Biotin vitamins: good, bad, or flush them down the toilet and forget about them?

8 years ago

A few weeks ago, I mentioned on my blog that I was trying to grow my hair. Someone told me in the comments section to get myself a bottle of Biotin vitamins. My curiosity piqued, I went online and ordered some from, they were on sale, and the reviews promised they'd make both my hair and nails grow at light speed. Besides, they were vitamins. Aren't vitamins supposed to be good for you?

Well, they arrived ten days ago, and I've yet to take one. The fact that they're not FDA-approved raises a red flag or two for me, as does the fact that the front of the bottle is emblazoned with the promise that the vitamins "promote carbohydrate, fat, and energy metabolism." Now, wait just a second here: I didn't want to promote carbohydrate, fat, and energy metabolism! I just wanted my hair to grow!

Biotin, according to what Dr. Wikipedia tells me, is also known as vitamin H (or vitamin B7). While its main purpose is to "assist in various metabolic reactions," it's also "often recommended for strengthening hair and nails," and, as such, appears in many cosmetic products. And while Dr. Wikipedia (so handsome in his white coat!) assures me that "there are no reported cases of adverse effects from receiving high doses of the vitamin," something still just doesn't sit right with me. And I'm not sure why.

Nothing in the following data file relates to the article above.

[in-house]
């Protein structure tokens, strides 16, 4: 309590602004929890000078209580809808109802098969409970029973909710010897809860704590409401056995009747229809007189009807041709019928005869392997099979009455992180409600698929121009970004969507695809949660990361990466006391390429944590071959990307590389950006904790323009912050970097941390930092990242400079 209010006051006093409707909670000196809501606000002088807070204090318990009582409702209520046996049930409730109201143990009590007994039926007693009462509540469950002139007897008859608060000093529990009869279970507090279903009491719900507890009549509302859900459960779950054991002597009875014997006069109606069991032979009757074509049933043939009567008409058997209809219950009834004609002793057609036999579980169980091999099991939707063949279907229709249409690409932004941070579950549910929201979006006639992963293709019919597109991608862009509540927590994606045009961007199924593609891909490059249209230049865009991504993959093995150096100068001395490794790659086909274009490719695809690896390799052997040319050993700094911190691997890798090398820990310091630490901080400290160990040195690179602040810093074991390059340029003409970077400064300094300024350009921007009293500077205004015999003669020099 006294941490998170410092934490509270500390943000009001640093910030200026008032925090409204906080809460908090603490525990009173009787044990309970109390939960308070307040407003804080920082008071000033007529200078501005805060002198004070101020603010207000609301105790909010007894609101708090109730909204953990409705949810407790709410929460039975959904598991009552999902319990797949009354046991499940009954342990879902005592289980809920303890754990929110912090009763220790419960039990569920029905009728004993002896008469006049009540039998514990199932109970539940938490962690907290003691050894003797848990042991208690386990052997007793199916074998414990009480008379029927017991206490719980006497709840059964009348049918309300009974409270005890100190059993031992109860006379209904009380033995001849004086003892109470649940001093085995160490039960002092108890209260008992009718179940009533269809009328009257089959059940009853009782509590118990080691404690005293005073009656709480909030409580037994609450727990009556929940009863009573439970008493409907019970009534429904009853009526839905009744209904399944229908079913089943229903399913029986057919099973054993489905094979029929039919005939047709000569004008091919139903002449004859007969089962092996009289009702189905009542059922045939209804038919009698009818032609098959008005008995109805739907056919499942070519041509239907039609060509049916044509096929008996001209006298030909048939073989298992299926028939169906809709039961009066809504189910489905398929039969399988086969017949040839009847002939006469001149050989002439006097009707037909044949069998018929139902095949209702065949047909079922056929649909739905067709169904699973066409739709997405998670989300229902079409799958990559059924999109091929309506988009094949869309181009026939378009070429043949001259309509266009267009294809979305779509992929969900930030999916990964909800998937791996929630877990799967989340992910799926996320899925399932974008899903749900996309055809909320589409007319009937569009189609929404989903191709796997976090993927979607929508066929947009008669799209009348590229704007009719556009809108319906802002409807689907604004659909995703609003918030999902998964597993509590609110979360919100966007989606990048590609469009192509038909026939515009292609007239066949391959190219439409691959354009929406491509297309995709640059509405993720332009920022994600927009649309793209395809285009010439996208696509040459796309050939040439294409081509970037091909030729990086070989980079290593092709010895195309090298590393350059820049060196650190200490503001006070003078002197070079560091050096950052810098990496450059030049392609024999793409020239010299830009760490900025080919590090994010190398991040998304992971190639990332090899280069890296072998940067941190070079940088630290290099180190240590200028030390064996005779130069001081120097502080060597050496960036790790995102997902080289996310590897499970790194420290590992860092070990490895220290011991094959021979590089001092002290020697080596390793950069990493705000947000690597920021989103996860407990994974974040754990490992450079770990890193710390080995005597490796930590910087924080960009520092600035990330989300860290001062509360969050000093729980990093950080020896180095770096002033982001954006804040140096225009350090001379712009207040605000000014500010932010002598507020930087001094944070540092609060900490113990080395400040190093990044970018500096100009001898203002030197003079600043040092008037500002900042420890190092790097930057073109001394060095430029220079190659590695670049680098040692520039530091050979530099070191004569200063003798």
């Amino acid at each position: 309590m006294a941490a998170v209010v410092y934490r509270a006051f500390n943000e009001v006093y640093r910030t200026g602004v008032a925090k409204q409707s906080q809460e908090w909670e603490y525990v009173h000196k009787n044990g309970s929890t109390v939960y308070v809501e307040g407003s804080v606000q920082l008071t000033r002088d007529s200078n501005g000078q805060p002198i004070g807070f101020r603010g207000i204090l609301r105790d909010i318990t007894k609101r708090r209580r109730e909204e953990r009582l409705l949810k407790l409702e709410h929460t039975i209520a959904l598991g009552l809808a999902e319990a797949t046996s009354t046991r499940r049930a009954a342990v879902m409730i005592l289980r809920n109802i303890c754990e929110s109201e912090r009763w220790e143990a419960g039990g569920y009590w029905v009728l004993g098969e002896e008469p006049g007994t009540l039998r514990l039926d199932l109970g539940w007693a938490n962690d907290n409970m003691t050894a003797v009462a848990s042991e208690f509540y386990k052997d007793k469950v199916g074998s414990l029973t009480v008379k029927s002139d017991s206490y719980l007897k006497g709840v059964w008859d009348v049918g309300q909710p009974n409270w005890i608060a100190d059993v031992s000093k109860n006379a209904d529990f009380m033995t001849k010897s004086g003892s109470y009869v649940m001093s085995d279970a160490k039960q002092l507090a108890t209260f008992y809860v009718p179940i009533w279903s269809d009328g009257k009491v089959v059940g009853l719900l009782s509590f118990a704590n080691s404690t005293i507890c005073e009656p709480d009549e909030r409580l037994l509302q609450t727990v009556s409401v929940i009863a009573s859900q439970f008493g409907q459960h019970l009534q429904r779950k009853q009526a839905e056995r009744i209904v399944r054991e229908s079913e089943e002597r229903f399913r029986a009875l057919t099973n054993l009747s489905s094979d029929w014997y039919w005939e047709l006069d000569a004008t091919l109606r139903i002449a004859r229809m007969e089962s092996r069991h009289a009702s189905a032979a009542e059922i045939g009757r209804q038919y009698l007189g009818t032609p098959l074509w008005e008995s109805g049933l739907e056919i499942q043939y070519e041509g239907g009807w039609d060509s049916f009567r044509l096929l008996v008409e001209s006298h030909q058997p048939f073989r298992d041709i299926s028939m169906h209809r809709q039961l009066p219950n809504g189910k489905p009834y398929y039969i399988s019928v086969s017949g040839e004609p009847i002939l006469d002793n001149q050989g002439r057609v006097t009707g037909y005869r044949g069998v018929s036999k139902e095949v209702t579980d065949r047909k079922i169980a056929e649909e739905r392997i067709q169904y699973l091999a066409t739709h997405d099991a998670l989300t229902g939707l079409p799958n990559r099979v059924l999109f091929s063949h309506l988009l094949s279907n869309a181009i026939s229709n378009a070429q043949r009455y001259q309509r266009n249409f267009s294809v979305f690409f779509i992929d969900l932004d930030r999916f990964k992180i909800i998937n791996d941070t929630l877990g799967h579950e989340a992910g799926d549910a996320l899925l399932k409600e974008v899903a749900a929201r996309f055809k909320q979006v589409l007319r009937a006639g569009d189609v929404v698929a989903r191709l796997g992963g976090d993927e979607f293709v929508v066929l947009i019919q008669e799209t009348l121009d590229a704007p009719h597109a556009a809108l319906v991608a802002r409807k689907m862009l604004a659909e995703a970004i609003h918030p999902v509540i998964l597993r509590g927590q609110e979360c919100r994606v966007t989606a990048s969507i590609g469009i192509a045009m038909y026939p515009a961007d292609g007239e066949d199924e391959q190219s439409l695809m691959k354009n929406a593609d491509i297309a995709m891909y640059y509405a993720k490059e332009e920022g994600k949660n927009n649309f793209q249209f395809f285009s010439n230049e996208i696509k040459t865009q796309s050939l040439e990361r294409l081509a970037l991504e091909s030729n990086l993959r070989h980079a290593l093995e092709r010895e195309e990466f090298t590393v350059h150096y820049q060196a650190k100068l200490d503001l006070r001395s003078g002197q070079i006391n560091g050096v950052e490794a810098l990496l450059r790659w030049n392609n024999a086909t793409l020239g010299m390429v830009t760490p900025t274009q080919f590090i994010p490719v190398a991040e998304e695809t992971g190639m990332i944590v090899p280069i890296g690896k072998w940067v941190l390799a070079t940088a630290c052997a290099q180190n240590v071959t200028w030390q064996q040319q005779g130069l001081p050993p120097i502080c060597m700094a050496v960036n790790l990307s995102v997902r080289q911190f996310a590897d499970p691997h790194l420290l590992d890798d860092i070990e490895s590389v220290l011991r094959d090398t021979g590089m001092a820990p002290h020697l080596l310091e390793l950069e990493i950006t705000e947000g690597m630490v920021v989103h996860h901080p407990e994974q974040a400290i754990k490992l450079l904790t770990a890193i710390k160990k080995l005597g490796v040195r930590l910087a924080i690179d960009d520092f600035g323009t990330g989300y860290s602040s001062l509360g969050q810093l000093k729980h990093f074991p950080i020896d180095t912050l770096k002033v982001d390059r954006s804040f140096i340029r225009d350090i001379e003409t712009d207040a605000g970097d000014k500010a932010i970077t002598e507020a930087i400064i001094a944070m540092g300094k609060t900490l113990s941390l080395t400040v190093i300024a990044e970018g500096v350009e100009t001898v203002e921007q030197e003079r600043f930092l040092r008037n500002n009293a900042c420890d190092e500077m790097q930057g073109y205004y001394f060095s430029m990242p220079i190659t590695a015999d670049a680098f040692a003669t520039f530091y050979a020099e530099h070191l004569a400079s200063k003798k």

Have you ever taken Biotin vitamins? Would you? Do you think it would be bad if I took them and grew a tail?

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